Eye surgery that helps eliminate the need to wear glasses or contacts.
Refractive lens surgery, (also called clear lens exchange or lens exchange) is very similar to cataract removal surgery – one of the most commonly performed procedures in the UK according to clinical data. It removes the natural crystalline lens in the eye with a clear artificial intraocular lens (IOL) and can help improve your eyesight, often eliminating the need to wear glasses or contact lenses
The procedure will take up to 30 minutes and is carried out after you have had anaesthetic eye drops to numb the eye surface. Your surgeon will replace the faulty lens with a new one.
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Our consultants have high standards to meet, often holding specialist NHS posts and delivering expertise in complex sub-specialty surgeries. Many of our consultants have international reputations for their research in their specialised field.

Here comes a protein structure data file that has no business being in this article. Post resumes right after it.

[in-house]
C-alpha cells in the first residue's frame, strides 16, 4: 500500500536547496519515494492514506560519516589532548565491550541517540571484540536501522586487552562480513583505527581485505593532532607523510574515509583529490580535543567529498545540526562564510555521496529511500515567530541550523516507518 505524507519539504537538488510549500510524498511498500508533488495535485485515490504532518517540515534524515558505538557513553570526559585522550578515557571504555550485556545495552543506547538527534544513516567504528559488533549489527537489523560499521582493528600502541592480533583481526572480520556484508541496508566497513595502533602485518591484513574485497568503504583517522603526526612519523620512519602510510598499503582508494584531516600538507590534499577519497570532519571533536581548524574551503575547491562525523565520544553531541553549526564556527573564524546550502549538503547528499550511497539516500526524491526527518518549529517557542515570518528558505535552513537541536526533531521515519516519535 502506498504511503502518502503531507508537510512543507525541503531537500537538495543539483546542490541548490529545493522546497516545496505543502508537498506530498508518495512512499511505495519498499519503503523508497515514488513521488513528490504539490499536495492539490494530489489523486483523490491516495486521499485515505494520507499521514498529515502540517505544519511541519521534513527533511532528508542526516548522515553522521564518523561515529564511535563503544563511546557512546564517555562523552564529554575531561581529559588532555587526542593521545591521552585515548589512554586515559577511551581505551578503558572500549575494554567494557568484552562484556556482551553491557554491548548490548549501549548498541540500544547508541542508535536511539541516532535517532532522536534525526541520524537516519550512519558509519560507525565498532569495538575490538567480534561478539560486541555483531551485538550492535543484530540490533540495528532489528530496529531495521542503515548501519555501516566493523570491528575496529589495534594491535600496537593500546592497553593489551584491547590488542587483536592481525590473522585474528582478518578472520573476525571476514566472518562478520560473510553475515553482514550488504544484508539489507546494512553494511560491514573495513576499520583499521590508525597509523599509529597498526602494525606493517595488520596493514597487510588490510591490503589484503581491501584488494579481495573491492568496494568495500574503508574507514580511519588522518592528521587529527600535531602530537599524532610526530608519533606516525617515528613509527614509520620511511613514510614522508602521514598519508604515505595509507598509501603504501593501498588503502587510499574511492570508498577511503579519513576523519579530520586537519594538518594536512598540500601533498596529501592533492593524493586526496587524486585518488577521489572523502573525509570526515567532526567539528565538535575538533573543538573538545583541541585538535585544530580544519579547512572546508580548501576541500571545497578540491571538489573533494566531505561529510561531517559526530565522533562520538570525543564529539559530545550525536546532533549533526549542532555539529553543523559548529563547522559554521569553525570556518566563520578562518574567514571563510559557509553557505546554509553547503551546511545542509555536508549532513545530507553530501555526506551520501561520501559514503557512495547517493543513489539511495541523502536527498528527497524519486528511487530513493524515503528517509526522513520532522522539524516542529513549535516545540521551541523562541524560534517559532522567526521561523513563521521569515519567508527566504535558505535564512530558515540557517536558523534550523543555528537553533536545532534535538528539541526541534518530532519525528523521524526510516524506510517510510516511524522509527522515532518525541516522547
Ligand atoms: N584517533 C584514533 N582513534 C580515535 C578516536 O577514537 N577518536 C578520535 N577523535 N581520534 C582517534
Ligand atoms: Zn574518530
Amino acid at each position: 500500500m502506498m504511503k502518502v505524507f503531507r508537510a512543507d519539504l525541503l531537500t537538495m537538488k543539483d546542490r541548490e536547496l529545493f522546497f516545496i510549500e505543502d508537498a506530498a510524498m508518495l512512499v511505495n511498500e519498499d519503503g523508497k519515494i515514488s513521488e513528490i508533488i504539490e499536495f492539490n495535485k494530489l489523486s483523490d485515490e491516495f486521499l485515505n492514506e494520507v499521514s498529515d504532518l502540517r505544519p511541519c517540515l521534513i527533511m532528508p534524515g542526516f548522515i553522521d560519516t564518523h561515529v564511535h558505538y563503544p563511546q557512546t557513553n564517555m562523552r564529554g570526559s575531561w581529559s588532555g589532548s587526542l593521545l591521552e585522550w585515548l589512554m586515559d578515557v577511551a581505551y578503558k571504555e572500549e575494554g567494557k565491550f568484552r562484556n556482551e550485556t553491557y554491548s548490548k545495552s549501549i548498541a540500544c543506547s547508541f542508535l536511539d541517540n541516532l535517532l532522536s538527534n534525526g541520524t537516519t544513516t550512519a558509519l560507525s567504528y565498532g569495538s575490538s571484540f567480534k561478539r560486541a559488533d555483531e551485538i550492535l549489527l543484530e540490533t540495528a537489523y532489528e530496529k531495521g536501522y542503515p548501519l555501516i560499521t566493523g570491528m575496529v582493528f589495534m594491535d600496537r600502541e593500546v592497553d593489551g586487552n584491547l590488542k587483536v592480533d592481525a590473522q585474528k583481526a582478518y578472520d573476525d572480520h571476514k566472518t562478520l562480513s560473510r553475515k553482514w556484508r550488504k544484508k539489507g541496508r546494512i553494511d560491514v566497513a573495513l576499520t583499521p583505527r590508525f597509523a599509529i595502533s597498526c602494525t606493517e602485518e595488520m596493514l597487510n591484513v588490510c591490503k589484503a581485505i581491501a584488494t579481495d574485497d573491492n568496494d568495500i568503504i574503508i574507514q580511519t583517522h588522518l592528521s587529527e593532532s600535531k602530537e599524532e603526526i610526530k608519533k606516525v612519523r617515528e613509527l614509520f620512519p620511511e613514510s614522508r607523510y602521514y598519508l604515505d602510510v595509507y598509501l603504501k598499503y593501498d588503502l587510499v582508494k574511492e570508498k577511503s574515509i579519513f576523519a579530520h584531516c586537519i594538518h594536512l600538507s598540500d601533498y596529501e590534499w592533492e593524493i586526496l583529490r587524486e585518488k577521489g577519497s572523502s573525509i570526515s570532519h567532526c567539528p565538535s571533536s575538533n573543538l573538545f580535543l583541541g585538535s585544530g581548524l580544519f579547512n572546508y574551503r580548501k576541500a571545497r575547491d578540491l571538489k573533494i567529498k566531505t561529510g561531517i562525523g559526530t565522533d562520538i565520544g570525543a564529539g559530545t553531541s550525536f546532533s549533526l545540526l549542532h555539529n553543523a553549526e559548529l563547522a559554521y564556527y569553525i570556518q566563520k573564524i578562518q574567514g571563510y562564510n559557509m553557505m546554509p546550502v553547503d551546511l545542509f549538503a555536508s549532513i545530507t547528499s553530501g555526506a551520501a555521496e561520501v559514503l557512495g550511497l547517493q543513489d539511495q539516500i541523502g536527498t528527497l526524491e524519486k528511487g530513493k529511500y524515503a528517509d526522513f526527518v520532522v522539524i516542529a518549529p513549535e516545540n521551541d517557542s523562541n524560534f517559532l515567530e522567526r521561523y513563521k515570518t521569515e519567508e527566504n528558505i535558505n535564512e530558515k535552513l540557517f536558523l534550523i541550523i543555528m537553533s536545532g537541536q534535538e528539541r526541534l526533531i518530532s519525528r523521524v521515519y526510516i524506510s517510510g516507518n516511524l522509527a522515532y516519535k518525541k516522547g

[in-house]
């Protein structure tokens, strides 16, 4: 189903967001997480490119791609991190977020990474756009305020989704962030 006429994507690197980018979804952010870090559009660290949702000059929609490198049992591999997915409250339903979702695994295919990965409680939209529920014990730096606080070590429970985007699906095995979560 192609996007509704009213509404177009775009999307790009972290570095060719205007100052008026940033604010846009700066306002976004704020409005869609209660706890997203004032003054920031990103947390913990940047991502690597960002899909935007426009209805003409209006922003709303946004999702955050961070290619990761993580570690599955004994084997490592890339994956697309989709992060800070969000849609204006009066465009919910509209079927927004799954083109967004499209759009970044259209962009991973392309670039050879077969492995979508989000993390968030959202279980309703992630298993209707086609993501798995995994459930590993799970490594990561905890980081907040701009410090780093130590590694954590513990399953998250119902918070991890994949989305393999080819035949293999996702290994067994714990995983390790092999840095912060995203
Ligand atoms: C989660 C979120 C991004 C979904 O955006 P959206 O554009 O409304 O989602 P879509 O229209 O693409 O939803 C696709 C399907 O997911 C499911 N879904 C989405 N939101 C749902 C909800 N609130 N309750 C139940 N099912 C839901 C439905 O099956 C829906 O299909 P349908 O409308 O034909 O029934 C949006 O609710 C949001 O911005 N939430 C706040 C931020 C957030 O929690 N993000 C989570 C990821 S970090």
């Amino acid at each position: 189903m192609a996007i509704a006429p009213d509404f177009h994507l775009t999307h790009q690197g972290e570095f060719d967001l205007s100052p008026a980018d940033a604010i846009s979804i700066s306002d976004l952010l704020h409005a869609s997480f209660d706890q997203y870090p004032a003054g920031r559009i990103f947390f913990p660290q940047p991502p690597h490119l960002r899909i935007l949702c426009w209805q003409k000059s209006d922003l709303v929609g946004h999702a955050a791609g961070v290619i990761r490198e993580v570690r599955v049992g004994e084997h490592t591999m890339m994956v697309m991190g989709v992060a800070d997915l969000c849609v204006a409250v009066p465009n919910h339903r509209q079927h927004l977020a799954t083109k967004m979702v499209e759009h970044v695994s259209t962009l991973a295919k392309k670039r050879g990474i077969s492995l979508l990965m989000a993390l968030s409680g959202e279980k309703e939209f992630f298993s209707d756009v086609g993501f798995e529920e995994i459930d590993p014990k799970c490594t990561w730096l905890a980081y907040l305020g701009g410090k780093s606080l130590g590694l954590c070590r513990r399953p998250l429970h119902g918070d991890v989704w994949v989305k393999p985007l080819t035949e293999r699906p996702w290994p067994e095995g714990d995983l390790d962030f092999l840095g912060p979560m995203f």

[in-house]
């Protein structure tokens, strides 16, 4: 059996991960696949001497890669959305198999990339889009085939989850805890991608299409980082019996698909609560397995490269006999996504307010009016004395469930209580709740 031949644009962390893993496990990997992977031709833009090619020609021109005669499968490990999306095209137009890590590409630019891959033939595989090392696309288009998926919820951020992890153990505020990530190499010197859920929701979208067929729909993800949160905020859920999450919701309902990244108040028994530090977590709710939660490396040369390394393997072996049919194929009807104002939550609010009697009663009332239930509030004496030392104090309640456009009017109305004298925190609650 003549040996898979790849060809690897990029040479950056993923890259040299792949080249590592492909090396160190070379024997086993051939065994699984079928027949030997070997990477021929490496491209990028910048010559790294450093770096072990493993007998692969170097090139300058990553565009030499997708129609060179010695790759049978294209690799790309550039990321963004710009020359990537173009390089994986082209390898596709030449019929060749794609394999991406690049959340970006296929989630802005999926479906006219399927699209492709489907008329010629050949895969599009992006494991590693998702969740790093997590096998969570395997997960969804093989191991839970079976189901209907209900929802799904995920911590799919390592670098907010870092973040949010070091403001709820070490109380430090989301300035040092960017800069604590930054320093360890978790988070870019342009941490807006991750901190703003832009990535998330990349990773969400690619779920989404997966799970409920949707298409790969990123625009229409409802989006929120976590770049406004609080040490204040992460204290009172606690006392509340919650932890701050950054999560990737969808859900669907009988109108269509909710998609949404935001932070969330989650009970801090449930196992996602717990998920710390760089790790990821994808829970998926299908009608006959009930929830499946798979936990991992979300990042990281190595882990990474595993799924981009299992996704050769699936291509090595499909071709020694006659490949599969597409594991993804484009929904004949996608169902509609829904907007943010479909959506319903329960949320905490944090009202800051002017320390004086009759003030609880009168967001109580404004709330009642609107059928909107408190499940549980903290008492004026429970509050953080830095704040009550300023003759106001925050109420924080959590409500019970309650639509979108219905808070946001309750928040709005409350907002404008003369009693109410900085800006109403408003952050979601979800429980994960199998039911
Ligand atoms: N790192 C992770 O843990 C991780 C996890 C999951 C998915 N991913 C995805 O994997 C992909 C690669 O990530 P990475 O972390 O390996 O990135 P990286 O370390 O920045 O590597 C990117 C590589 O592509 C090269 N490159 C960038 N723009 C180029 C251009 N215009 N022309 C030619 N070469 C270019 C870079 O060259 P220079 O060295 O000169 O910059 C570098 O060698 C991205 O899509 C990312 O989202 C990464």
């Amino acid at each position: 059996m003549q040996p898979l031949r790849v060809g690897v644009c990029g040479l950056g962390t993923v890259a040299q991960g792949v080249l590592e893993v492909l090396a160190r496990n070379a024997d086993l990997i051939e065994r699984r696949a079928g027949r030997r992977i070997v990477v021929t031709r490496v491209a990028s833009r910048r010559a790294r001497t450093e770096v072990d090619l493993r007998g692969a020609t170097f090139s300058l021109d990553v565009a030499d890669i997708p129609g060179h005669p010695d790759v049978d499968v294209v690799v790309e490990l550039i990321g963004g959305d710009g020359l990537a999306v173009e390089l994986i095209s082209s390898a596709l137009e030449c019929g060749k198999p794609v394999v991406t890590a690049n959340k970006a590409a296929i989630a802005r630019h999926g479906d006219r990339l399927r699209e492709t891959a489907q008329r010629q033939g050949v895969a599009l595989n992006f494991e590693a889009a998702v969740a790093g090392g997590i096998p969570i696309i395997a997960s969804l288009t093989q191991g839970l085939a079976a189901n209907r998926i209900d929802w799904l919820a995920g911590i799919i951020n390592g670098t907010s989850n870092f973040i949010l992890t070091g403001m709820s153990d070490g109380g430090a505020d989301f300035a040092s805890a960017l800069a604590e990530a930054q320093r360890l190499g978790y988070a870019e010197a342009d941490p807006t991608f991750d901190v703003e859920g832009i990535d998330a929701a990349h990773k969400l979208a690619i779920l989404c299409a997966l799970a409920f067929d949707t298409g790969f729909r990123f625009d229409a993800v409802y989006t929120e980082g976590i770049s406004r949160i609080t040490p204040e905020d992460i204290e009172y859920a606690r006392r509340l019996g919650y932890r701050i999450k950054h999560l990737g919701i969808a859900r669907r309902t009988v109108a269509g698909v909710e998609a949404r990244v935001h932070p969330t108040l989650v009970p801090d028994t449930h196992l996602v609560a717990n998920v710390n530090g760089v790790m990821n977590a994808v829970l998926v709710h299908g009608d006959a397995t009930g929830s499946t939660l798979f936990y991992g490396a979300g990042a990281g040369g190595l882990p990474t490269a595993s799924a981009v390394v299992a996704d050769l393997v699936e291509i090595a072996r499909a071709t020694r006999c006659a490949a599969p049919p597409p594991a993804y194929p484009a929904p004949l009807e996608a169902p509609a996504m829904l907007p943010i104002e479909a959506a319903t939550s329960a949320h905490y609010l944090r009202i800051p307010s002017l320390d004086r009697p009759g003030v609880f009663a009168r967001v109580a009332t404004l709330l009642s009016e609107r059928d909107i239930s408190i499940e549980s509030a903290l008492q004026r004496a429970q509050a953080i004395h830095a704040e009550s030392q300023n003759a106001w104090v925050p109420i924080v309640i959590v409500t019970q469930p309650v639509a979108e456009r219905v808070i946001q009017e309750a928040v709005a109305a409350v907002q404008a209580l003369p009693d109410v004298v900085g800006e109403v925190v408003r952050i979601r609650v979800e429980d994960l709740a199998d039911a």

You will have a formal consultation with a healthcare professional. During this time you will be able to explain your medical history, symptoms and raise any concerns that you might have.
We will also discuss with you whether any further diagnostic tests, such as scans or blood tests, are needed. Any additional costs will be discussed before further tests are carried out.
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Our dedicated team will also give you tailored advice to follow in the run up to your visit.
We understand that undergoing eye surgery might cause you anxiety and worry. Our experienced and caring clinical staff will be there with you every step of the way. As well as delivering excellent care and treatment, they’ll answer your questions and provide reassurance if you’re worried at any stage.
The procedure is nearly identical to cataract removal surgery, except that instead of extracting the cloudy lens caused by cataracts, it extracts a clear one.